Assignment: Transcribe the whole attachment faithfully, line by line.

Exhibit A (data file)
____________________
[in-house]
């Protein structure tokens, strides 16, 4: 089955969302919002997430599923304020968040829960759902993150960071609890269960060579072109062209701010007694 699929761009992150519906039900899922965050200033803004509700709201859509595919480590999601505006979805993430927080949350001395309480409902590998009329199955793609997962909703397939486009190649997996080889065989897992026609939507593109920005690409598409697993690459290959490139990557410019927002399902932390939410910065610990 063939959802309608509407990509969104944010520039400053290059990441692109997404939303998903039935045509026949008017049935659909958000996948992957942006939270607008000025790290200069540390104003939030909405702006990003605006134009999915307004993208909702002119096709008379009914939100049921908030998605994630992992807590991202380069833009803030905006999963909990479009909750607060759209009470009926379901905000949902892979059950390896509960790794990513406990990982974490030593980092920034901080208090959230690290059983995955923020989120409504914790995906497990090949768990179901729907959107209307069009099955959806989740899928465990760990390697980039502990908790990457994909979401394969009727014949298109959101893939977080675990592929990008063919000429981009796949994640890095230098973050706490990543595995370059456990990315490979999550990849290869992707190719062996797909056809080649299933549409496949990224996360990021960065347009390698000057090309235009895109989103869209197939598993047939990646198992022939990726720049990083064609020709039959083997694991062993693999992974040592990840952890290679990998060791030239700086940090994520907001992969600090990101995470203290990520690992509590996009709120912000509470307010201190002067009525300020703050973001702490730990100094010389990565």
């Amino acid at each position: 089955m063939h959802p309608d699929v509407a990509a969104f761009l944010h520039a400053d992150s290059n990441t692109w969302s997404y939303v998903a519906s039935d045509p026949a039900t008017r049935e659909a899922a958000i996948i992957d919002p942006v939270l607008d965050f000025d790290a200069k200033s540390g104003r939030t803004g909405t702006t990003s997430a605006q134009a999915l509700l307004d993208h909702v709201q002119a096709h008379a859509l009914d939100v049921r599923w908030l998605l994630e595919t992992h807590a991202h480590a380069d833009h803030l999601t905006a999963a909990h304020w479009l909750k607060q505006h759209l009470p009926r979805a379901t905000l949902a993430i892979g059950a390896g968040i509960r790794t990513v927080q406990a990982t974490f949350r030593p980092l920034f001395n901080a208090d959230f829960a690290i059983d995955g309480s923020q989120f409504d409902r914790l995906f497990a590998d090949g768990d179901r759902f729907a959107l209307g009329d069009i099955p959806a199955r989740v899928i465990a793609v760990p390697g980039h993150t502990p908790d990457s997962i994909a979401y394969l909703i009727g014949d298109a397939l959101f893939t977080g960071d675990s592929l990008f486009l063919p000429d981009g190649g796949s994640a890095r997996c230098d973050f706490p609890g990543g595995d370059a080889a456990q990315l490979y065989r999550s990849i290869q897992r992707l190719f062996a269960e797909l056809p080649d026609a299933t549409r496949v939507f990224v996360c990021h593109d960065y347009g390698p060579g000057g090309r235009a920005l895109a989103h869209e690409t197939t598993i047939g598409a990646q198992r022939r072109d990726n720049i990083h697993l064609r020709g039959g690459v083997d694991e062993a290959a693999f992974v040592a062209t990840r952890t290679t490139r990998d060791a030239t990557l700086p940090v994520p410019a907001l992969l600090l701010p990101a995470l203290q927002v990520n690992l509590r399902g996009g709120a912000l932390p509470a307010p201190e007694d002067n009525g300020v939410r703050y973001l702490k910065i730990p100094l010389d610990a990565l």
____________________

[in-house]
């Protein structure tokens, strides 16, 4: 089955969302919002997430599923304020968040829960759902993150960071609890269960060579072109062209701010007694 699929761009992150519906039900899922965050200033803004509700709201859509595919480590999601505006979805993430927080949350001395309480409902590998009329199955793609997962909703397939486009190649997996080889065989897992026609939507593109920005690409598409697993690459290959490139990557410019927002399902932390939410910065610990 063939959802309608509407990509969104944010520039400053290059990441692109997404939303998903039935045509026949008017049935659909958000996948992957942006939270607008000025790290200069540390104003939030909405702006990003605006134009999915307004993208909702002119096709008379009914939100049921908030998605994630992992807590991202380069833009803030905006999963909990479009909750607060759209009470009926379901905000949902892979059950390896509960790794990513406990990982974490030593980092920034901080208090959230690290059983995955923020989120409504914790995906497990090949768990179901729907959107209307069009099955959806989740899928465990760990390697980039502990908790990457994909979401394969009727014949298109959101893939977080675990592929990008063919000429981009796949994640890095230098973050706490990543595995370059456990990315490979999550990849290869992707190719062996797909056809080649299933549409496949990224996360990021960065347009390698000057090309235009895109989103869209197939598993047939990646198992022939990726720049990083064609020709039959083997694991062993693999992974040592990840952890290679990998060791030239700086940090994520907001992969600090990101995470203290990520690992509590996009709120912000509470307010201190002067009525300020703050973001702490730990100094010389990565």
């Amino acid at each position: 089955m063939h959802p309608d699929v509407a990509a969104f761009l944010h520039a400053d992150s290059n990441t692109w969302s997404y939303v998903a519906s039935d045509p026949a039900t008017r049935e659909a899922a958000i996948i992957d919002p942006v939270l607008d965050f000025d790290a200069k200033s540390g104003r939030t803004g909405t702006t990003s997430a605006q134009a999915l509700l307004d993208h909702v709201q002119a096709h008379a859509l009914d939100v049921r599923w908030l998605l994630e595919t992992h807590a991202h480590a380069d833009h803030l999601t905006a999963a909990h304020w479009l909750k607060q505006h759209l009470p009926r979805a379901t905000l949902a993430i892979g059950a390896g968040i509960r790794t990513v927080q406990a990982t974490f949350r030593p980092l920034f001395n901080a208090d959230f829960a690290i059983d995955g309480s923020q989120f409504d409902r914790l995906f497990a590998d090949g768990d179901r759902f729907a959107l209307g009329d069009i099955p959806a199955r989740v899928i465990a793609v760990p390697g980039h993150t502990p908790d990457s997962i994909a979401y394969l909703i009727g014949d298109a397939l959101f893939t977080g960071d675990s592929l990008f486009l063919p000429d981009g190649g796949s994640a890095r997996c230098d973050f706490p609890g990543g595995d370059a080889a456990q990315l490979y065989r999550s990849i290869q897992r992707l190719f062996a269960e797909l056809p080649d026609a299933t549409r496949v939507f990224v996360c990021h593109d960065y347009g390698p060579g000057g090309r235009a920005l895109a989103h869209e690409t197939t598993i047939g598409a990646q198992r022939r072109d990726n720049i990083h697993l064609r020709g039959g690459v083997d694991e062993a290959a693999f992974v040592a062209t990840r952890t290679t490139r990998d060791a030239t990557l700086p940090v994520p410019a907001l992969l600090l701010p990101a995470l203290q927002v990520n690992l509590r399902g996009g709120a912000l932390p509470a307010p201190e007694d002067n009525g300020v939410r703050y973001l702490k910065i730990p100094l010389d610990a990565l």